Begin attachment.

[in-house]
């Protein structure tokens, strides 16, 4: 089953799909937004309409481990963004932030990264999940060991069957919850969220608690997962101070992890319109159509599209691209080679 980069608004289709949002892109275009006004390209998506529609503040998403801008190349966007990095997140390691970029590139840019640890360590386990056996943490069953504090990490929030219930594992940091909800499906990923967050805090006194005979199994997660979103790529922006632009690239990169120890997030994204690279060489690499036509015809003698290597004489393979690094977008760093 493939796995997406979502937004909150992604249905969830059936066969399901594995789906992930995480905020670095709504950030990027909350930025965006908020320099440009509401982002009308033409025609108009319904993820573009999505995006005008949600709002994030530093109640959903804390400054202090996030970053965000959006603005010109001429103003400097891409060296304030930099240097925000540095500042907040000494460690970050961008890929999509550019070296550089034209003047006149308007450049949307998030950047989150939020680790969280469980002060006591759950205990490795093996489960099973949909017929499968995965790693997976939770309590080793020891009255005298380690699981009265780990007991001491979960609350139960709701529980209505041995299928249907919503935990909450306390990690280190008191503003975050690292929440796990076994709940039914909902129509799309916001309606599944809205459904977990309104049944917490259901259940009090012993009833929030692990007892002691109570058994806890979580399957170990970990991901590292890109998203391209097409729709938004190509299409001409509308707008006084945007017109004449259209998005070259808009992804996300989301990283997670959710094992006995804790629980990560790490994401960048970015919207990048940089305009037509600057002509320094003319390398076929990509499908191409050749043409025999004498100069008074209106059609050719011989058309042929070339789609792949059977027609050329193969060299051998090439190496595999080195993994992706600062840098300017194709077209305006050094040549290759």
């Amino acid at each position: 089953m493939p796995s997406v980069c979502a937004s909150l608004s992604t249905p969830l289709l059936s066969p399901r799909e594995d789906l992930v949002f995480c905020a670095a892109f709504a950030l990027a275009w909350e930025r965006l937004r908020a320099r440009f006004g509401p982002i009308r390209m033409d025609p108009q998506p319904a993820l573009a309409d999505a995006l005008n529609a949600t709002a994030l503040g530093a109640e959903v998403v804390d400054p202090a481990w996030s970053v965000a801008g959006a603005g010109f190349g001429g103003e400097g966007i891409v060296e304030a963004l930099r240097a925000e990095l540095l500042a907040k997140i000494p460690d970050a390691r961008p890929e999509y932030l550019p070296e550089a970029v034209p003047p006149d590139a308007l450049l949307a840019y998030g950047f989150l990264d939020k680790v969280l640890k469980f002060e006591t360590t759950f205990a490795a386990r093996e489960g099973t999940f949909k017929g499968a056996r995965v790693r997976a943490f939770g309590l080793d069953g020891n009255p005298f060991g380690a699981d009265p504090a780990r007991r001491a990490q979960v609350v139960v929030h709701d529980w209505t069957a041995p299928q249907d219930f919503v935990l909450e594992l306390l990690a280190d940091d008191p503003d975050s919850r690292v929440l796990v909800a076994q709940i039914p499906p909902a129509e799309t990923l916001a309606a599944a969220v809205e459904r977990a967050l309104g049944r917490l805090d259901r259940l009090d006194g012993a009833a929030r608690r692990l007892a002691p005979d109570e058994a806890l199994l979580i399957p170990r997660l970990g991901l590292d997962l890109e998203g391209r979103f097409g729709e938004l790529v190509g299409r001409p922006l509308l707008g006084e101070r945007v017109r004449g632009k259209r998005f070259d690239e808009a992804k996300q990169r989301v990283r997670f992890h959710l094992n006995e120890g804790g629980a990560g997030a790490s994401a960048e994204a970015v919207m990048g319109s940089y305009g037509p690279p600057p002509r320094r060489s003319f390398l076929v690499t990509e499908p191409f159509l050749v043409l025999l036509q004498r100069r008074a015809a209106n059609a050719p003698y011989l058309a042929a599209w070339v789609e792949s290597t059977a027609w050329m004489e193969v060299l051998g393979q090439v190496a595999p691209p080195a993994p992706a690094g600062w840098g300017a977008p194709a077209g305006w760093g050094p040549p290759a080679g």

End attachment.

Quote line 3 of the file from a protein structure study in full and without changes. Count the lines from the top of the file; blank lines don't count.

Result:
């Amino acid at each position: 089953m493939p796995s997406v980069c979502a937004s909150l608004s992604t249905p969830l289709l059936s066969p399901r799909e594995d789906l992930v949002f995480c905020a670095a892109f709504a950030l990027a275009w909350e930025r965006l937004r908020a320099r440009f006004g509401p982002i009308r390209m033409d025609p108009q998506p319904a993820l573009a309409d999505a995006l005008n529609a949600t709002a994030l503040g530093a109640e959903v998403v804390d400054p202090a481990w996030s970053v965000a801008g959006a603005g010109f190349g001429g103003e400097g966007i891409v060296e304030a963004l930099r240097a925000e990095l540095l500042a907040k997140i000494p460690d970050a390691r961008p890929e999509y932030l550019p070296e550089a970029v034209p003047p006149d590139a308007l450049l949307a840019y998030g950047f989150l990264d939020k680790v969280l640890k469980f002060e006591t360590t759950f205990a490795a386990r093996e489960g099973t999940f949909k017929g499968a056996r995965v790693r997976a943490f939770g309590l080793d069953g020891n009255p005298f060991g380690a699981d009265p504090a780990r007991r001491a990490q979960v609350v139960v929030h709701d529980w209505t069957a041995p299928q249907d219930f919503v935990l909450e594992l306390l990690a280190d940091d008191p503003d975050s919850r690292v929440l796990v909800a076994q709940i039914p499906p909902a129509e799309t990923l916001a309606a599944a969220v809205e459904r977990a967050l309104g049944r917490l805090d259901r259940l009090d006194g012993a009833a929030r608690r692990l007892a002691p005979d109570e058994a806890l199994l979580i399957p170990r997660l970990g991901l590292d997962l890109e998203g391209r979103f097409g729709e938004l790529v190509g299409r001409p922006l509308l707008g006084e101070r945007v017109r004449g632009k259209r998005f070259d690239e808009a992804k996300q990169r989301v990283r997670f992890h959710l094992n006995e120890g804790g629980a990560g997030a790490s994401a960048e994204a970015v919207m990048g319109s940089y305009g037509p690279p600057p002509r320094r060489s003319f390398l076929v690499t990509e499908p191409f159509l050749v043409l025999l036509q004498r100069r008074a015809a209106n059609a050719p003698y011989l058309a042929a599209w070339v789609e792949s290597t059977a027609w050329m004489e193969v060299l051998g393979q090439v190496a595999p691209p080195a993994p992706a690094g600062w840098g300017a977008p194709a077209g305006w760093g050094p040549p290759a080679g």